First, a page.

Nu? What's New?
The E-zine of Jewish Genealogy From Avotaynu

Gary Mokotoff, Editor

Volume 20, Number 41 | October 27, 2019

Every government puts value on preserving its history. That is why we have national archives. Genealogy preserves history; the history of a family. It cannot be done without access to records, just as historians cannot preserve a nation's history without access to records. It is a greater good than the right to privacy. It is a greater good than the risk of identity theft.

Past issues of Nu? What's New? are archived at http://www.avotaynu.com/nu.htm
Underlined words are links to sites with additional information.

Ancestry Announces New DNA Test Called AncestryHealth®
Ancestry has announced a new DNA test, AncestryHealth, “to help people better understand how their family health history and their genes influence their health.” The company states the test will focus on:
   • Actionable insights to improve health outcomes for themselves and their families
   • Access to education and support, including genetic counseling resources
   • A seamless handoff with their healthcare provider so they can take action together
   • Access to the most comprehensive screening technology available

A disclaimer notes that “the tests offered by AncestryHealth are physician-ordered and are not diagnostic. The tests are not reviewed or approved by the FDA and are not available in NY, NJ and RI.”

Additional information can be found at https://blogs.ancestry.com/ancestry/2019/10/15/ your-genes-do-not-need-to-be-your-destiny/. The kit can be ordered at https://www.ancestry.com/dna/.


USHMM Places WWII Displaced Persons Care and Maintenance Records Online
The United States Holocaust Memorial Museum (USHMM) has integrated into its Holocaust Survivors and Victims database (HSV) more than 800,000 name records from Arolsen Archive’s WWII Displaced Persons Care and Maintenance files. The Holocaust Survivors and Victims Database is located at https://www.ushmm.org/online/hsv/person_advance_search.php. This is the museum’s primary site for determining if they have information about specific Holocaust survivors or victims.

Overall, the HSV database contains more than 8M entries, with 5,669,000 of these entries available on the public website. The remainder cannot be publicly posted due to restrictions imposed by the organizations which provided the data, but all may be viewed by visitors to the Museum.


Auschwitz Exhibit at Museum of Jewish Heritage Extended Until August 30, 2020
If you live in the New York area, or plan to visit the city in the next 10 months, you must visit the Auschwitz exhibit currently on display at the Museum of Jewish Heritage. Due to overwhelming response, availability of the exhibit was recently extended to August 30, 2020.

The exhibit is the most comprehensive Holocaust exhibition about Auschwitz ever presented in North America and includes more than 700 original objects and 400 photographs. It is presented on three floors.

Information about the exhibit is at https://mjhnyc.org/exhibitions/auschwitz/. The museum encourages purchasing tickets in advance at https://mjhnyc.org/purchase-tickets/. They state it is the only way to be guaranteed admission.


Selected London RootsTech Sessions Online
The London version of RootsTech 2019 is now history. FamilySearch has placed selected lectures online. They are:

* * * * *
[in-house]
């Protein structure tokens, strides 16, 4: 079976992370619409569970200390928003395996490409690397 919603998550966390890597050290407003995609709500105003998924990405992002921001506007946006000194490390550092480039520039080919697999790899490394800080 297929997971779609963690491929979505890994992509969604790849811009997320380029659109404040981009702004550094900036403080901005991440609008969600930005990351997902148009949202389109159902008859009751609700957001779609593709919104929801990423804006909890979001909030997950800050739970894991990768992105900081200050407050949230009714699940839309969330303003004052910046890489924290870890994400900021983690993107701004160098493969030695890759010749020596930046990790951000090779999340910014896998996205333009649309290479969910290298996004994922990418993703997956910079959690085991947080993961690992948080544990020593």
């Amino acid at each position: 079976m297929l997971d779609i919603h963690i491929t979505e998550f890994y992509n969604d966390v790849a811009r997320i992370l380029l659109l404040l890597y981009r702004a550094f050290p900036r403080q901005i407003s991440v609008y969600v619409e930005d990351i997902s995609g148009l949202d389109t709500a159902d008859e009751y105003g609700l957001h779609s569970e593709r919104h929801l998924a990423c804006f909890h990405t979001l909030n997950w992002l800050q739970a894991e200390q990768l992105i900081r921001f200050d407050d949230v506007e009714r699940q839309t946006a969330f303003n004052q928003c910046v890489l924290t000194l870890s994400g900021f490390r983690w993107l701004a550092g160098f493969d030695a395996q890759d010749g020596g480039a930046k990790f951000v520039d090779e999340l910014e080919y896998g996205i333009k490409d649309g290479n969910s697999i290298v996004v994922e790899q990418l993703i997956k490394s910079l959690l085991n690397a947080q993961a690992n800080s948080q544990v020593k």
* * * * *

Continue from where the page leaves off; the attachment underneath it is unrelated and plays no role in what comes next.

• Comparing the Genealogy Giants: Ancestry, FamilySearch, Findmypast and MyHeritage
   • Discover Your Family at FamilySearch: Photos, Stories and Memories
   • Getting Started with DNA
   • DNA Is Dynamite - How to Ignite Your Ancestral Research
   • Tracing 20th Century English Ancestors - The Joys and Challenges
   • A Strategic Approach to Irish Genealogy

In addition, Keynote and General Sessions are online. They all can be linked to at https://www.rootstech.org/video-archive.


Reclaim The Records Adds New York City Geographic Birth Index
Reclaim The Records has acquired the New York City Geographic Birth Index for 1880–1912 (through 1917 in some boroughs other than Manhattan). Unlike a typical birth index arranged by surname or by date, this one is arranged by the child's place of birth—the actual street address. It is estimated there are about 2.8M names.

The index can be found at https://archive.org/details/nycgeobirthindex. Additional information about the index can be found at https://www.reclaimtherecords.org/records-request/18/.


JewishGen Partners with Leo Baeck Institute to Place Family Trees Online
JewishGen has placed online some family trees located in the archives of Leo Baeck Institute. Leo Baeck Institute is a research library and archive focused on the history of German-speaking Jews. It currently holds hundreds of family trees. The first stage of this project, which contains 17 family trees, is now available via the JewishGen German Collection.

Additional information can be found at https://tinyurl.com/JewishGenLBI.


FamilySearch Adds More Than 6.5M  Records This Week
A list of recent additions to FamilySearch, more than 6.5M indexed records and images, can be found at https://tinyurl.com/FamilySearch102119. This site provides direct links to the individual collections. They include records from American Samoa, Brazil, Canada, Chile, Colombia, England, France, Guatemala, Peru, South Africa, Ukraine, Wales and 20 states of the United States.

Note that at the website, announced collections may not be complete for the dates specified and will be added at some later date. Also note that counts shown in the announcement are the number added, not the total number available in the collection, which can be greater.



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